One of the major reasons why the North Korean government supported foreign revolutionaries is “national solipsism” or the belief that the Korean peninsula is the center of the world.40 As Bruce Cumings suggests, North Korea’s “national solipsism” is similar to the Middle Kingdom worldview of ancient China.41 In funding and training Third World revolutionaries, the North Korean leadership sought to position itself as a major force for world revolution. As the North Korean state news agency stated in 1978, “The fame of the Korean Revolution is widely known to the world across the borderline of Korea; it is a beacon of hope, an example of heroism and a great inspiration for all the peoples who want liberation and political independence.”42 Thus, the North Korean leadership’s support of foreign revolutionaries helped on the domestic front as the image of peoples of all races and nationalities visiting North Korea reinforced the portrayal of the DPRK as a paradise and Kim Il Sung as a world leader. The Korea-centered worldview of the DPRK leadership was rooted in the expectation that foreigners who enjoyed its support would revere Kim Il Sung and extol the brilliance of the DPRK’s socialist system. Thus, it was a two-way street. As part of the DPRK’s “national solipsism,” its leaders believed that revolutionaries throughout the world looked to Kim Il Sung for guidance and saw the Korean Revolution as a guide to follow. During the Cultural Revolution, specifically the period 1966-1969, North Korean leaders “refuted Chinese premier Zhou Enlai’s claim that China had become the center of world revolution.”43 In 1967, Kim Il Sung ordered the Chinese government to take down propaganda at the North Korean embassy that proclaimed Mao Zedong as “the leader of the peoples of the entire world.” The Chinese government refused, explaining “that they would observe the laws of the DPRK which they like and would not observe those which they did not like.”44 While criticizing their Chinese counterparts as “dogmatists” during the Cultural Revolution, North Korean leaders branded Soviet leaders as “revisionists” due to their de-Stalinization campaign in the mid-1950s. As a 1963 article from the Rodong Sinmun, the official organ of the Korean Worker’s Party, states, “Some people [referring to the Soviet leadership] are deviating farther from the principles of Marxism-Leninism and proletarian internationalism and being bogged deep in the mire of revisionism.”45 North Korea’s ideological independence from China and the Soviet Union attracted the Panthers and other Third World revolutionaries.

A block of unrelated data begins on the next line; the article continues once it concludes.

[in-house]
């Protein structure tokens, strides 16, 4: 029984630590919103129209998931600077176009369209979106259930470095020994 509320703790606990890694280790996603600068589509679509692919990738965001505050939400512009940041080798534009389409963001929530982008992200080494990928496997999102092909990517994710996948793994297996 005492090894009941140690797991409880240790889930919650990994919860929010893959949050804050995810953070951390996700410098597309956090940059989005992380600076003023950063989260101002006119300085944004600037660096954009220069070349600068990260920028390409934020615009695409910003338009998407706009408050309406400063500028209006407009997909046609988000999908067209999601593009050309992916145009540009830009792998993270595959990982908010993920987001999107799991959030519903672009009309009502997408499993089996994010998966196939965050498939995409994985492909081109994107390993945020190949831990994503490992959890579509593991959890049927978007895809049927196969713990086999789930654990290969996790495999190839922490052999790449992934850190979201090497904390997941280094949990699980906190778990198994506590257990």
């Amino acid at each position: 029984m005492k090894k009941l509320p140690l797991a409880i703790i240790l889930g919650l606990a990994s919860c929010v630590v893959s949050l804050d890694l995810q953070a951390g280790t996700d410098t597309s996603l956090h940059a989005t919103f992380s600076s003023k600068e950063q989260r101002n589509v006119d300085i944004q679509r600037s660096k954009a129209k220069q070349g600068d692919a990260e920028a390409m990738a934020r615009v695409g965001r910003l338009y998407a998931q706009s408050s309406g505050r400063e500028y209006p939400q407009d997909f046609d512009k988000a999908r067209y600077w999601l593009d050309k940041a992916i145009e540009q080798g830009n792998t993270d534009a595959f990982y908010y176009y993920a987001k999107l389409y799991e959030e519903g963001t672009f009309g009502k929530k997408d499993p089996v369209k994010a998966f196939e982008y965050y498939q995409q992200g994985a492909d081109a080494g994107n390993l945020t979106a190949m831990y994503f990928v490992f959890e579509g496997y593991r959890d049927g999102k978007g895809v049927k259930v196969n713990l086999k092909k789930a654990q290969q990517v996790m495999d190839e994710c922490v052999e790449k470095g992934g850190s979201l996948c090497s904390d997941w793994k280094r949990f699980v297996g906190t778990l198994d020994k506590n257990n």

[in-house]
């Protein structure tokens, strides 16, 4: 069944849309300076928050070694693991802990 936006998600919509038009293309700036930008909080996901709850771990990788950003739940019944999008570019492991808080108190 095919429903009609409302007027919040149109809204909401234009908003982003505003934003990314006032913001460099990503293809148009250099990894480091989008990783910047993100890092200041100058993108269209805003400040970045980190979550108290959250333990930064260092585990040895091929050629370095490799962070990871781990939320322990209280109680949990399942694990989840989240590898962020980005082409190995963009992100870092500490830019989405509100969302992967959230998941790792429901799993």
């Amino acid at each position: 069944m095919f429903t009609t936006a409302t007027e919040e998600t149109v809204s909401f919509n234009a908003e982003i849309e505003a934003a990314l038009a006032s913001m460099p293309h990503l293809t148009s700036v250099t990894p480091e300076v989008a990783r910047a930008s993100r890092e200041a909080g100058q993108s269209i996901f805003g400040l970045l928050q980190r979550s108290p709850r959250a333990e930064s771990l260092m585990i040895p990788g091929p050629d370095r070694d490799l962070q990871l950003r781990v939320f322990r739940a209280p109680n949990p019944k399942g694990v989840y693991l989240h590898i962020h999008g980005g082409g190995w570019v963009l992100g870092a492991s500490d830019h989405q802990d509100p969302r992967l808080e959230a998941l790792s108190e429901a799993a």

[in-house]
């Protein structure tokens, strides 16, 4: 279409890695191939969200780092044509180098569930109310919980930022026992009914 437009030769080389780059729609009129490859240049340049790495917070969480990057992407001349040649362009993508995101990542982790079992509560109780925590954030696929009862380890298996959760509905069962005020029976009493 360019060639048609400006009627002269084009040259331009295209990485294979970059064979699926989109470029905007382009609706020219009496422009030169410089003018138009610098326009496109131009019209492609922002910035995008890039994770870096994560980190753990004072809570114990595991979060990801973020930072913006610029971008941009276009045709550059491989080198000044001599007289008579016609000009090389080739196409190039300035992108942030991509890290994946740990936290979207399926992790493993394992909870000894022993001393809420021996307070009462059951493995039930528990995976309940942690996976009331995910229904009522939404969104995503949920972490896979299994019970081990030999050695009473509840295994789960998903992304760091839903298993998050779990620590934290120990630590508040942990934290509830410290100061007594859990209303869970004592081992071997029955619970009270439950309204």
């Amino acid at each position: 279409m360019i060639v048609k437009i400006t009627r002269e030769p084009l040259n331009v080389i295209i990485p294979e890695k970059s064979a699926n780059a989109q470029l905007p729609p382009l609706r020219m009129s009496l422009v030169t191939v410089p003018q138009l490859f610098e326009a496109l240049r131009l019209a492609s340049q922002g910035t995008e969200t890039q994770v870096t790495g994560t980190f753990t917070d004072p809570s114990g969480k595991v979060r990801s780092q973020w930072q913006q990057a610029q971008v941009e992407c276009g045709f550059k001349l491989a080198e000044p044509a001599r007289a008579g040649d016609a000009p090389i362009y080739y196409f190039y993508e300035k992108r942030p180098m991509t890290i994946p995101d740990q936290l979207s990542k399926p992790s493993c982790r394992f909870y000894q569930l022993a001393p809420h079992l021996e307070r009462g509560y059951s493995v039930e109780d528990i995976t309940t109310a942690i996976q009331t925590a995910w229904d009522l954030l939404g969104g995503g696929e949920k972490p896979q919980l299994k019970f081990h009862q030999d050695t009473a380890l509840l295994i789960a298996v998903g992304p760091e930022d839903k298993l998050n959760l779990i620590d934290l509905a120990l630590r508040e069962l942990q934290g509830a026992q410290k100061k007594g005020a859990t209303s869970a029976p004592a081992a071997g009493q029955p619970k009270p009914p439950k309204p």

Despite championing national independence and radical self-reliance, North Korea’s postwar reconstruction and rapid industrialization rested in part on massive Soviet, Chinese and East European aid. According to Victor Cha, North Korea received over $1.65 billion in aid from the Soviet Union and China in the 1950s.46 The North Koreans welcomed this assistance from their socialist allies but were reluctant to admit that their rapid postwar reconstruction was due in part to foreign aid.47 A 1960 report from the Hungarian Embassy in North Korea to the Hungarian Foreign Ministry in Budapest explains, “Comrade Puzanov (Soviet ambassador) said that the Soviet Union does not need constant expressions of gratitude for its help but the Korean comrades are displaying too ‘modest’ behavior concerning their assistance, and they try to hush it up.”48 The Czechoslovakian ambassador to the DPRK was baffled by North Korea’s refusal to properly thank its socialist allies for their assistance in rebuilding the country. The ambassador “remarked that any bourgeois economist can easily calculate that the DPRK was unable to reach its achievements on its own, and it is similarly unable to provide the economic aid it recently offered to South Korea from its own resources.”49 In 1958, a Hungarian diplomat stated, “The Korean leaders do not appreciate sufficiently the help China gave to them during the Korean War and after the war.”50 North Korea’s supposed independence was attractive to Third World revolutionaries who appear to have been unaware of the role of Soviet-bloc aid in North Korea’s recovery and development.